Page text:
501 How to Create Emotionally Engaging Learning Journeys

8:30 AM - 9:30 AM Thursday, June 8

Are you wondering how to best immerse learners in a learning experience? What about making them feel surprised, shocked, or even a bit frustrated? While instructional designers often focus on behavioral and cognitive learning outcomes, little attention has been paid to the emotional responses of learners. Emotional marketing uses emotions to make target audiences notice, remember, share, and buy. Similarly, emotional experiences can foster engagement and spark deeper reflection, synthesis, and integration of learners.

In this session you'll learn how to design emotionally engaging learning experiences. We will examine research-based strategies in both marketing and learning, and discuss a five-step framework to map out and trigger different emotions during a learning journey. We will also explore tools and activities aiming to surface certain categories of emotions in learners. You will take away best practices and strategies to design emotionally engaging learning journeys in your work.

Mingming Jiang

Learning Design Consultant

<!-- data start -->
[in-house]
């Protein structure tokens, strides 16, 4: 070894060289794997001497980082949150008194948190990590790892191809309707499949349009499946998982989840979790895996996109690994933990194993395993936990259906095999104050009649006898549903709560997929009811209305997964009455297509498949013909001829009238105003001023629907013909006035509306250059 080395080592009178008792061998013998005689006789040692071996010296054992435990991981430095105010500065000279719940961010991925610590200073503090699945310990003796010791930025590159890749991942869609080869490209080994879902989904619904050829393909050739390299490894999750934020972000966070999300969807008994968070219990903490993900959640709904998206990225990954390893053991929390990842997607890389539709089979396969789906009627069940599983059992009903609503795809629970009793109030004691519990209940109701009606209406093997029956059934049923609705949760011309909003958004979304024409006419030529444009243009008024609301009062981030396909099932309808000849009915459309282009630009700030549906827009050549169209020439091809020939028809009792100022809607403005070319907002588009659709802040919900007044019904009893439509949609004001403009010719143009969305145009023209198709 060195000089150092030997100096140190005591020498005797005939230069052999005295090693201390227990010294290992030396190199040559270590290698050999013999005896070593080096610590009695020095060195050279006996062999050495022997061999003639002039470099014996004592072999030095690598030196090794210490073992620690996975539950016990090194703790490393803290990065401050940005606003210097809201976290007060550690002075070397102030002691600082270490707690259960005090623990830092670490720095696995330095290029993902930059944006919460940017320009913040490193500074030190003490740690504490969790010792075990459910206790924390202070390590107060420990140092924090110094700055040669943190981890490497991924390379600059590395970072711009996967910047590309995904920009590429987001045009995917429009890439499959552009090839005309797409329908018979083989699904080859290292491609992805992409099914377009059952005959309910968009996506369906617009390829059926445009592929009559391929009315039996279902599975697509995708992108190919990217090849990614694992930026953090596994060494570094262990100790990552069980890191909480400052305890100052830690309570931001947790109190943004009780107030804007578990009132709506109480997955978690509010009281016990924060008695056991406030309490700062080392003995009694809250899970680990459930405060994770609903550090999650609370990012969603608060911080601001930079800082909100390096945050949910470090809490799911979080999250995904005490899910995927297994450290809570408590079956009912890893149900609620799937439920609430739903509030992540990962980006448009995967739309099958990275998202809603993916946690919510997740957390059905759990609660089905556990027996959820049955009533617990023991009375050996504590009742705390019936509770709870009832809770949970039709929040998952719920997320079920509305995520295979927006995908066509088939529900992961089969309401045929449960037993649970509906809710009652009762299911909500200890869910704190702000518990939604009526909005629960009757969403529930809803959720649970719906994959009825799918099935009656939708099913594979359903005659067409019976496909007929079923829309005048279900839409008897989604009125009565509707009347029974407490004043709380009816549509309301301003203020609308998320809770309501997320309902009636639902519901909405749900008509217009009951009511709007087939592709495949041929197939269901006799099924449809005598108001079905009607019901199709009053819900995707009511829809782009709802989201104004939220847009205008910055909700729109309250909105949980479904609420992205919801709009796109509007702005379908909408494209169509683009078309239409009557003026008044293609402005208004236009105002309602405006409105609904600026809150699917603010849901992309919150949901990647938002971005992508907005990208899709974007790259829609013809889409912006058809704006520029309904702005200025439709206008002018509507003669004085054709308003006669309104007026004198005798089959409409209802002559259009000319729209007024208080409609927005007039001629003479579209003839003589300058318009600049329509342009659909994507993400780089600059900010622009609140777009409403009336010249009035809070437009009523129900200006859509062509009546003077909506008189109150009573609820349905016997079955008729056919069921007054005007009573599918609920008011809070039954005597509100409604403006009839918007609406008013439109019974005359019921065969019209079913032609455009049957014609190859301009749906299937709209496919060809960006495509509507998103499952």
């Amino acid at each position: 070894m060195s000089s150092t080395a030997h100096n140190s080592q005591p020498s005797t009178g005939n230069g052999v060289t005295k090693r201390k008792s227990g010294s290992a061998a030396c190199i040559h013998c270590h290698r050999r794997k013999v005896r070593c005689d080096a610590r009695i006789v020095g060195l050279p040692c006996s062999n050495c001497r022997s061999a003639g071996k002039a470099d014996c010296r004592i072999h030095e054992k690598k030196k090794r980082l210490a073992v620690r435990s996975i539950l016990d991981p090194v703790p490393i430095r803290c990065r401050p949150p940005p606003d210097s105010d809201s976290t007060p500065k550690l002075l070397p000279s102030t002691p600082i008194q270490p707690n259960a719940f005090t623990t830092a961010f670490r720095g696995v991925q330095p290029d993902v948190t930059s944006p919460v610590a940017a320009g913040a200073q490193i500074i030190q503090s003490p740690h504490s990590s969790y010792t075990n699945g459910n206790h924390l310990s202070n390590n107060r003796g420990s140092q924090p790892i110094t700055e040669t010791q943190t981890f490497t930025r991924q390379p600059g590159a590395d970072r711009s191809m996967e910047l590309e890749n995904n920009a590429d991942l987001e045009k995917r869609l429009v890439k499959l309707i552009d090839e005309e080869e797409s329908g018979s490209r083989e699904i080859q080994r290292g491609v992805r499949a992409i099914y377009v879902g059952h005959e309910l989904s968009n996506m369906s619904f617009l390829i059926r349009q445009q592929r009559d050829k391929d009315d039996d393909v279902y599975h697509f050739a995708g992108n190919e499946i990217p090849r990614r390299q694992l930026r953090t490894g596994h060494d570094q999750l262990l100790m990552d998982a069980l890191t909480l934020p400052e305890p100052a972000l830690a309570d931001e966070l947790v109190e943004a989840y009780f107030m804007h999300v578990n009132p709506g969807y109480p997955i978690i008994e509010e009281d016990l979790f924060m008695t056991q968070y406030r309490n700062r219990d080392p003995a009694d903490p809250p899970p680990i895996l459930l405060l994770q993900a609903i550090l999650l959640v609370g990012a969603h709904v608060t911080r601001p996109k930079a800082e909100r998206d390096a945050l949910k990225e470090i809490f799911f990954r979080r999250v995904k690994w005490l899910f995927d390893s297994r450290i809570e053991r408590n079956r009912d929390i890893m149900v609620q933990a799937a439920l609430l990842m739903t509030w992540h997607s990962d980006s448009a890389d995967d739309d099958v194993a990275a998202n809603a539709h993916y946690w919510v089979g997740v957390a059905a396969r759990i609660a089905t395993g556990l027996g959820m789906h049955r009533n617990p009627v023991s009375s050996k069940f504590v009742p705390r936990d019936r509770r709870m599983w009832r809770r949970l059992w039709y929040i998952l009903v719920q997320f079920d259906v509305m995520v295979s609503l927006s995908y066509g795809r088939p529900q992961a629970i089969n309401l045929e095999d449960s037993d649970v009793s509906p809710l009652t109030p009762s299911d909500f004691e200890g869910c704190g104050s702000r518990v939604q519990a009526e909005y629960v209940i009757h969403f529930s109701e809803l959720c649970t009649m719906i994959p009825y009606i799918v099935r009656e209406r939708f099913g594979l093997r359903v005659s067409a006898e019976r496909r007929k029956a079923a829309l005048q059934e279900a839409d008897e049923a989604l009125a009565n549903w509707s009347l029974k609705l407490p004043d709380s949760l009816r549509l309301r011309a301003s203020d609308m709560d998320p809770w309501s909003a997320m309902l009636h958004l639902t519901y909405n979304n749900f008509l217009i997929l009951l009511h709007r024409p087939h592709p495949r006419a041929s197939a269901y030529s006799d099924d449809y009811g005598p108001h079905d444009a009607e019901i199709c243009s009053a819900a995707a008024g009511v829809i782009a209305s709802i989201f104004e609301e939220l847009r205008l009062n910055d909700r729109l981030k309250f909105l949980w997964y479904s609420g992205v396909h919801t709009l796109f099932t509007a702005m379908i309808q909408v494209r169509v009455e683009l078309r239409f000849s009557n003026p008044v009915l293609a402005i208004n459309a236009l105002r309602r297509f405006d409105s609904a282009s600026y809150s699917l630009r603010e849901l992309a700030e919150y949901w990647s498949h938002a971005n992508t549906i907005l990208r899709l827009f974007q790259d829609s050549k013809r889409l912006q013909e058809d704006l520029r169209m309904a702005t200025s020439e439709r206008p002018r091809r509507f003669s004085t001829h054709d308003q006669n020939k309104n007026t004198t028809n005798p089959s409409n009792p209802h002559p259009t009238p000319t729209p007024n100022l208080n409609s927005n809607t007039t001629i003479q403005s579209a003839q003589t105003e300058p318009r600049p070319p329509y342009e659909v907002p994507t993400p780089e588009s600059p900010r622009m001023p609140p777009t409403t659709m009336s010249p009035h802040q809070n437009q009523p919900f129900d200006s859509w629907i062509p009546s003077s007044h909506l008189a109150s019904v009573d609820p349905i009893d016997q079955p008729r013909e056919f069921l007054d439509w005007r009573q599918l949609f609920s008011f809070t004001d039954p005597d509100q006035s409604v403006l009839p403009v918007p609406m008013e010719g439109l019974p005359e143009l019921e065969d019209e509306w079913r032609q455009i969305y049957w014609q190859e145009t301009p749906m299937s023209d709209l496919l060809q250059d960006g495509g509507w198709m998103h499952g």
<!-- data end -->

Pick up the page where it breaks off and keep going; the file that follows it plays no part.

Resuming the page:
Mingming Jiang is a learning design consultant for companies such as Airbnb, Partnership on AI, Slack, and Techstars, as well as higher education organizations including Harvard Business Publishing Corporate Learning, Stanford Graduate School of Business, and UC Berkeley Executive Education. She has designed effective and engaging in-person, online and blended learning programs for executives, corporate teams, entrepreneurs, educators, and other professionals worldwide, impacting over 20,000 learners each year. Mingming is dedicated to promoting innovation in education technology. She teaches prototyping for edtech products as a guest lecturer at the Stanford School of Education, offers consultation to startups through 4.0 Schools, and serves as a judge for the Westly Prize for Young Innovators of California and the Stanford Learning Design Challenge. Mingming is also a researcher focusing on interactive and community-driven learning design. She has published in peer-reviewed journals such as the Creativity Research Journal and spoken at 6 international conferences, including the International Conference on Computer-Supported Collaborative Learning and the International Conference of the Learning Sciences. Mingming was selected as part of the Learning Guild’s Thirty Under 30 and received her master’s degree in Learning, Design, and Technology from Stanford University.

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